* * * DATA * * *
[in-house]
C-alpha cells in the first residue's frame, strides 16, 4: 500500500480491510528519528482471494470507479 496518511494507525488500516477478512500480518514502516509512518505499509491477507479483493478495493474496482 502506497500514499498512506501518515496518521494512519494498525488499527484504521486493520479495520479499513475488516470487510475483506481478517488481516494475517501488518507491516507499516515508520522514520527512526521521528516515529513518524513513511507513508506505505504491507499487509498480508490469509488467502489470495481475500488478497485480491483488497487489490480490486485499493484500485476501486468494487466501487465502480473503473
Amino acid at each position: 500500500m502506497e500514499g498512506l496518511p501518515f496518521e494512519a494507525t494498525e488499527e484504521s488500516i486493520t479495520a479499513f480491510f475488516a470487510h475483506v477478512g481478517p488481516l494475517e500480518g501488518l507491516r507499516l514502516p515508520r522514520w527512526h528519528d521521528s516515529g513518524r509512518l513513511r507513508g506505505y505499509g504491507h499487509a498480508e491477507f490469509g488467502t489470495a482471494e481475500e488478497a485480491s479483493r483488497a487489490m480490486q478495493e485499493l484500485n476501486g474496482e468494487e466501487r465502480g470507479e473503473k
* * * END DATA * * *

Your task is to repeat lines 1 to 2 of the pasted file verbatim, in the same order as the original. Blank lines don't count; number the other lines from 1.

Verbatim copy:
[in-house]
C-alpha cells in the first residue's frame, strides 16, 4: 500500500480491510528519528482471494470507479 496518511494507525488500516477478512500480518514502516509512518505499509491477507479483493478495493474496482 502506497500514499498512506501518515496518521494512519494498525488499527484504521486493520479495520479499513475488516470487510475483506481478517488481516494475517501488518507491516507499516515508520522514520527512526521521528516515529513518524513513511507513508506505505504491507499487509498480508490469509488467502489470495481475500488478497485480491483488497487489490480490486485499493484500485476501486468494487466501487465502480473503473